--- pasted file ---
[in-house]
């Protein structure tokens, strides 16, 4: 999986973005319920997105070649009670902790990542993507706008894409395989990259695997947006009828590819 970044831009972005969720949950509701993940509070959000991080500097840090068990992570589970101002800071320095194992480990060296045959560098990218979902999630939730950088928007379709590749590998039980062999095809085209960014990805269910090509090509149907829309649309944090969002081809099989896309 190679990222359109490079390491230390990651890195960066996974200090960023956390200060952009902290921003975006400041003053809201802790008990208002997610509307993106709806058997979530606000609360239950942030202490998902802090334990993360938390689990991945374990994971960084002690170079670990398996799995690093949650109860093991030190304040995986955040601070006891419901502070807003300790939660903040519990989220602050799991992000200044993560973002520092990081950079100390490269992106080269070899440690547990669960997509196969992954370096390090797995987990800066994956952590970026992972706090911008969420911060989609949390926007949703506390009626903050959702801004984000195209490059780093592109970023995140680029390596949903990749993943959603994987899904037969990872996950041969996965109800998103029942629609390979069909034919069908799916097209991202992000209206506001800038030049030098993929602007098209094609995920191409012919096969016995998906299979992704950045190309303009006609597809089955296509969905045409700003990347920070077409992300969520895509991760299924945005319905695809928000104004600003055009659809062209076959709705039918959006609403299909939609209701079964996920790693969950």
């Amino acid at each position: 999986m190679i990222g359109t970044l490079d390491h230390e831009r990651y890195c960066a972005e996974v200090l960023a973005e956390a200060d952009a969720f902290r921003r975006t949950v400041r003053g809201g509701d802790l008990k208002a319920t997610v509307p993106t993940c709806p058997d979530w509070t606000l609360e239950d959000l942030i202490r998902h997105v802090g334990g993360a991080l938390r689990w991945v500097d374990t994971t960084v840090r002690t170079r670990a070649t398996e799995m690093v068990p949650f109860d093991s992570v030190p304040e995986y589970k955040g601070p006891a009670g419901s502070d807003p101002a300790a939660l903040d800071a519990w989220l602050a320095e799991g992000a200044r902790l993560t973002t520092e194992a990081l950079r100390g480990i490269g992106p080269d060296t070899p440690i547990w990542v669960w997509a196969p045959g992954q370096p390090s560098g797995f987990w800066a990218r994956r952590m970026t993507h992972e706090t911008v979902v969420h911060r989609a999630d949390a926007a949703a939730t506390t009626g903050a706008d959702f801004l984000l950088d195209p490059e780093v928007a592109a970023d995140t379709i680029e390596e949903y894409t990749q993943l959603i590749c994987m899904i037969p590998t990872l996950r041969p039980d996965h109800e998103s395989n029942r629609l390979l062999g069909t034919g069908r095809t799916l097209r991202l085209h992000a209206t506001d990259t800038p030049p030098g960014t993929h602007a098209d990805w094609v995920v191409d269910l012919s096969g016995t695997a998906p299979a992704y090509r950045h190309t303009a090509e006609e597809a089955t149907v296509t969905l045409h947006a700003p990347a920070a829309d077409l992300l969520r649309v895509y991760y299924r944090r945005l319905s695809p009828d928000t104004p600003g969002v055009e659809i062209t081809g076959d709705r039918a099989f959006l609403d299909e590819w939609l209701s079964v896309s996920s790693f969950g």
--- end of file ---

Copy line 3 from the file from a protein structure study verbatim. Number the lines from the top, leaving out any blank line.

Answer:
């Amino acid at each position: 999986m190679i990222g359109t970044l490079d390491h230390e831009r990651y890195c960066a972005e996974v200090l960023a973005e956390a200060d952009a969720f902290r921003r975006t949950v400041r003053g809201g509701d802790l008990k208002a319920t997610v509307p993106t993940c709806p058997d979530w509070t606000l609360e239950d959000l942030i202490r998902h997105v802090g334990g993360a991080l938390r689990w991945v500097d374990t994971t960084v840090r002690t170079r670990a070649t398996e799995m690093v068990p949650f109860d093991s992570v030190p304040e995986y589970k955040g601070p006891a009670g419901s502070d807003p101002a300790a939660l903040d800071a519990w989220l602050a320095e799991g992000a200044r902790l993560t973002t520092e194992a990081l950079r100390g480990i490269g992106p080269d060296t070899p440690i547990w990542v669960w997509a196969p045959g992954q370096p390090s560098g797995f987990w800066a990218r994956r952590m970026t993507h992972e706090t911008v979902v969420h911060r989609a999630d949390a926007a949703a939730t506390t009626g903050a706008d959702f801004l984000l950088d195209p490059e780093v928007a592109a970023d995140t379709i680029e390596e949903y894409t990749q993943l959603i590749c994987m899904i037969p590998t990872l996950r041969p039980d996965h109800e998103s395989n029942r629609l390979l062999g069909t034919g069908r095809t799916l097209r991202l085209h992000a209206t506001d990259t800038p030049p030098g960014t993929h602007a098209d990805w094609v995920v191409d269910l012919s096969g016995t695997a998906p299979a992704y090509r950045h190309t303009a090509e006609e597809a089955t149907v296509t969905l045409h947006a700003p990347a920070a829309d077409l992300l969520r649309v895509y991760y299924r944090r945005l319905s695809p009828d928000t104004p600003g969002v055009e659809i062209t081809g076959d709705r039918a099989f959006l609403d299909e590819w939609l209701s079964v896309s996920s790693f969950g």